Lone chapel for holy relics-A A +A
Saturday, May 5, 2012
THERE’S only one chapel for holy relics in the Philippines, and it is located at Tabor Hill in Barangay San Jose, Cebu City. According to Fr. Dennis Duene Gutierrez Ruiz, OAD, the chapel has more than 600 relics in the premises, most of which he got when he was in Rome.
There he happened to work in the Office of the Relics in the Vicariate of Rome, so it was relatively easy for him to ask for them (Relics and other objects are beyond the commerce of man and, therefore, are not supposed to be sold. Those who sell or buy them commit the sin of simony). Some were also given to him by a Spanish bishop, the late Cipriano Calderon Polo. Others he got from the church agency tasked to give them away.
All the relics in the chapel have the seal of authenticity from the Vatican. And 90 percent of them are first class, meaning they are bits of bone, hair, blood, skin or other body part of a saint. Second-class relics are objects used by the saints during their lifetime.
The chapel’s main altar has a painting above it signifying God the Father, the Son and the Holy Spirit. Slightly below it, to its sides, are relics of the Blessed Virgin Mary at right, and St. Joseph, at left. To the far side of these reliquaries are empty niches that will contain the statues of San Lorenzo Ruiz and Blessed (soon-to-be-saint) Pedro Calungsod, both of whom died martyrs and left no relics behind: San Lorenzo in Japan, whose body was cremated, and Blessed Pedro, in Guam, whose body was thrown to the sea.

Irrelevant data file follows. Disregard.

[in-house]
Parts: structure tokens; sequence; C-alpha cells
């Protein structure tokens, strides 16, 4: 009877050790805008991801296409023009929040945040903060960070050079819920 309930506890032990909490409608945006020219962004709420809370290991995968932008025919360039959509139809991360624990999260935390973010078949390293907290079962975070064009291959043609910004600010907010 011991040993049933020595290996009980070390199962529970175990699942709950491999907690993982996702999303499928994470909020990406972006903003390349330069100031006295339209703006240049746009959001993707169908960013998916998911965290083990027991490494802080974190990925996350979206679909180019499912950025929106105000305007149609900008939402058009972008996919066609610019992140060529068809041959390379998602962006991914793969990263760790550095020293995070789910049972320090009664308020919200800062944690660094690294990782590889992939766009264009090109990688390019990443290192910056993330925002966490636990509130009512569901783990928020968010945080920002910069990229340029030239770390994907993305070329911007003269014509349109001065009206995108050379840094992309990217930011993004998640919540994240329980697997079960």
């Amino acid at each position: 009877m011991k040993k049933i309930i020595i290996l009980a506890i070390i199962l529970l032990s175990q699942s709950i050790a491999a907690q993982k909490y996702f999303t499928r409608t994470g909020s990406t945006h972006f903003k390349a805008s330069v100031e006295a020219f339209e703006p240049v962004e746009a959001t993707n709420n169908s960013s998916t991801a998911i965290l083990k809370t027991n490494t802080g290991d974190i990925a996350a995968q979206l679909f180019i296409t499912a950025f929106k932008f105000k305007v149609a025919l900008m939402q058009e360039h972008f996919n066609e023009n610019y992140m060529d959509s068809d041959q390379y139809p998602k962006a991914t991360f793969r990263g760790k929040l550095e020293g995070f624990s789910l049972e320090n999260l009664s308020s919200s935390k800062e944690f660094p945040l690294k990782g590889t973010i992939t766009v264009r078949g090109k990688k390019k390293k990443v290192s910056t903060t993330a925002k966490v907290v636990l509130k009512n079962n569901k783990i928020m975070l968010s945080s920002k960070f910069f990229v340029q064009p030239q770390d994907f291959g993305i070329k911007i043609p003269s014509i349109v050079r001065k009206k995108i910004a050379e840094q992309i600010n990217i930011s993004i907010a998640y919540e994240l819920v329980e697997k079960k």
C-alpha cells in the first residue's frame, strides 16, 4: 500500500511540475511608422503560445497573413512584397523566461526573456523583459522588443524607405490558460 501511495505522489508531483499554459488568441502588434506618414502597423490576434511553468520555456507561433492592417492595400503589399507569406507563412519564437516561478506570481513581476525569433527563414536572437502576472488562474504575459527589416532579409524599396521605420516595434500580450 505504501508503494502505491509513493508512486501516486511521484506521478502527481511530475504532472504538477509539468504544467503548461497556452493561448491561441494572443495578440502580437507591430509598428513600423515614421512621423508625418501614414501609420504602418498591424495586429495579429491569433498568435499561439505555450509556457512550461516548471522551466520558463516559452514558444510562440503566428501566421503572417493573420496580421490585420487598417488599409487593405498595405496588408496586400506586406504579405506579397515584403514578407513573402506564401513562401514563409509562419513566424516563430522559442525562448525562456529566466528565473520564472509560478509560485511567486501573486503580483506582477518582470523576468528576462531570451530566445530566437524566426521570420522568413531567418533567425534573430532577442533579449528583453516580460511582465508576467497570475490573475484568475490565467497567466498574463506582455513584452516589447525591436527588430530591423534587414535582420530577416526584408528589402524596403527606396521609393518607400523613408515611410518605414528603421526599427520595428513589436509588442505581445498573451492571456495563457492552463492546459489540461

Below these are relics of the 12 apostles of Jesus (Judas Iscariot was replaced by St. Matthias). To the sides are a panel of relics of saints who founded congregations, including Mother Teresa; another one of relics of Augustinian saints, including those of St. Augustine, St. Monica, St. Exequiel Morena and St. Rita of Cascia, patron saint of impossible causes; another panel for popes and doctors of the church; and another panel of saints of royal blood. On special stands are the reliquaries of the favorite saints of Cebu: San Roque, San Antonio de Padua, San Isidro and San Vicente Ferrer.
The chapel also has relics of the Passion and Death of Jesus, but these are displayed only during Holy Week. Most of these relics were brought to Rome by St. Helena when she retrieved the Holy Cross.
Fr. Dennis says the collection is still growing and that he has recently received relics of the children of Fatima, Francisco and Jacinta. He has given all these relics to his congregation, the Order of the Discalced Augustinians, and for all intents and purposes, the chapel has become their permanent home, a place where one can just possibly commune better with one’s favorite saint whose relic happens to be there.
The chapel is open daily, from 6 a.m. to 9 p.m.
Published in the Sun.Star Cebu newspaper on May 06, 2012.